After you have sent your notice of non-receipt give it about a week and then call to see if it was received.  It will be easier at that time to get through to the district office and they should be able to tell you whether or not they have your notice.  It takes about 15 days after the notice of non-receipt is processed by the district office for a replacement check to be issued.  If you have not received it within 15 days, you should again contact the Social Security district office.  They will tell you when to expect the check.  It is important not to call them before the time frames they give you.  If you call too soon the case may have to be pulled out of its normal processing to answer your question.  This can result in even further delay.

      If you have not received a regular monthly check within a month and a half after it was due, you have a right to an expedited payment.  See Section 1013.

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Section 1012 -    Replacement Checks

      If you notify Social Security that your check is lost or stolen or that you did not receive it (Sections 1010 and 1011) you will be sent a replacement check.  This will be a special check which may arrive at any time of the month and may be dated as of any date.  Of course you cannot keep both your regular check and the replacement check.  One or the other must be returned if you should receive both.  It does not matter which one is returned.  You can cash whichever one you receive first.  If you keep both checks you will be overpaid and will be required to make a refund.  In these cases you are almost never eligible for waiver of repayment.


Section 1013 -    Expedited Payments

      The Social Security Act puts certain deadlines on the time when checks must be paid to you by Social Security.  The rules are different depending on whether it is your first check or a regular monthly payment.

First Check

      In a case involving your first check after you apply for benefits, you may request an expedited payment if the check has not been paid to you within 90 days after the time you gave all the evidence which was requested by Social Security to support the claim (except in disability cases).  Social Security is then required by law to pay you within 15 days of your request.  To file the request you should go to your district office and tell them you want the expedited payment.  If preferred, you may send a letter.  The request must be in writing; you cannot do it over the phone.  If you go to the district office, they will prepare a written request for you.  If you file your request before the 90 days, Social Security will not act on it until the end of the 90-day period.

      Please note that if you have filed your application for benefits before the month you are entitled to payment, the 90 days runs from the date on which the first payment is due, not from the date you submitted your last evidence.  For example, if you file in June for benefits beginning with the month of September, the 90-day period begins running from October third (October third is the payment check for the September benefits).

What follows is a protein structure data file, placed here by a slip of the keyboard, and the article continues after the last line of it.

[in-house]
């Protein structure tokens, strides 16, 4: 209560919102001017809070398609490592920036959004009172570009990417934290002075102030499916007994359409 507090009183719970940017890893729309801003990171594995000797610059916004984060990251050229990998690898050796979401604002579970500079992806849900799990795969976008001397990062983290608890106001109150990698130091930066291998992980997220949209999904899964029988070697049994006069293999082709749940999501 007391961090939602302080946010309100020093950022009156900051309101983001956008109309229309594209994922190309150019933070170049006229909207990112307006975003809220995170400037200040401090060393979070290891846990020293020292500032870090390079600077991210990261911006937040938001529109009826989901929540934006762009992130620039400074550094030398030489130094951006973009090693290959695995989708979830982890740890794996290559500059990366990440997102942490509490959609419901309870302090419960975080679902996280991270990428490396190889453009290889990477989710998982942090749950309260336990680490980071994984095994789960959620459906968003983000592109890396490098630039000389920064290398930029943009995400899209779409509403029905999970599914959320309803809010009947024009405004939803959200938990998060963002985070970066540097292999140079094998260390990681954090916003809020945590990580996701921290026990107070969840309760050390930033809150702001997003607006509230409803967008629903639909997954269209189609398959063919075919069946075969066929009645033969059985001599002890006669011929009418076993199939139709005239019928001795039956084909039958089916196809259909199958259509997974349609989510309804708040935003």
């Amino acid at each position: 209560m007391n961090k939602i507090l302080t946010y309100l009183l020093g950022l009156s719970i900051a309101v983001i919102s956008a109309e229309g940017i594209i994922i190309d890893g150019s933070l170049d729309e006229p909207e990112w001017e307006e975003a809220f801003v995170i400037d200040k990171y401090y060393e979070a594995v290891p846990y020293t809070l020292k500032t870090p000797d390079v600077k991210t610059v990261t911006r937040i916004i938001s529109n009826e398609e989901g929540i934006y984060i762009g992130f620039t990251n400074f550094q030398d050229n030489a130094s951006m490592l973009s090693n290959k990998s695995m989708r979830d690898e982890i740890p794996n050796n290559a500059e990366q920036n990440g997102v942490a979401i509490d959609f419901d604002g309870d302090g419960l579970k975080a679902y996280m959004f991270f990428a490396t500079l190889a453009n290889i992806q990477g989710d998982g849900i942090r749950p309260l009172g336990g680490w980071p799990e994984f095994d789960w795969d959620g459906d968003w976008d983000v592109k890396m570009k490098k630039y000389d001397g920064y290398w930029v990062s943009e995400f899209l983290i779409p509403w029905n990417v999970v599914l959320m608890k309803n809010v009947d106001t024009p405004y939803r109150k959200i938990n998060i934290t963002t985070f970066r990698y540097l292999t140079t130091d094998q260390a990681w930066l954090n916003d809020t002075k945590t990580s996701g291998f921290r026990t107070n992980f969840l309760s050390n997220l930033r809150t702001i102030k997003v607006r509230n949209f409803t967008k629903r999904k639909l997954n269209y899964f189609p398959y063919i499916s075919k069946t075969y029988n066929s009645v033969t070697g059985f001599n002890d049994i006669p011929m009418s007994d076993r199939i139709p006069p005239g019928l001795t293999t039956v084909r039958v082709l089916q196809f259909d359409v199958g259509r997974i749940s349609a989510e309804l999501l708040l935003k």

Regular Monthly Checks

      If you are receiving regular monthly benefits, a request for expedited payment may be filed 30 days after the fifteenth day of the month in which the payment was due.  For example, if you are receiving regular monthly benefits on the third of each month and you do not receive the check due on September third, you may request an expedited payment if you have not received it within 30 days after September fifteenth.  The payment must then be issued to you within 15 days of that request.  The request for expedited payment can be filed earlier but it will not be acted upon until after the 30 days runs out.

      If you do not receive your check despite your request for expedited payment and you are not satisfied with the explanations you are getting from Social Security, you may wish to contact an elected official.  See Section 1014.

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Section 1014 -    When to Go to Your Congressman

      Sometimes, even with the best efforts of Social Security employees, problems can occur which delay payments.  If you have followed the procedures outlined in the above sections, but still have not received your check, an elected official will help push your case.  You should contact your United States Congressman or your United States Senator.  Each Congressmans office usually has a person who keeps in touch with the Social Security Administration.

      When the Social Security office receives an inquiry from a Congressman, they will take steps to make sure that your case is handled as quickly as possible.  Social Security will locate your folder and put a special "flag" on it to indicate that there is a Congressional inquiry.  This will make sure that the case does not get lost in the shuffle and regular reports will be made to the manager of the Social Security office who in turn will make reports to the Congressmans office.  It is important to contact your Congressman only when all else fails.

     If you contact your Congressman too soon it may result in additional delays on your case.  This is because the case may have to be pulled out of its normal processing to answer the Congressmans inquiry.  Call your Congressman only after you have followed the guidelines in the above sections.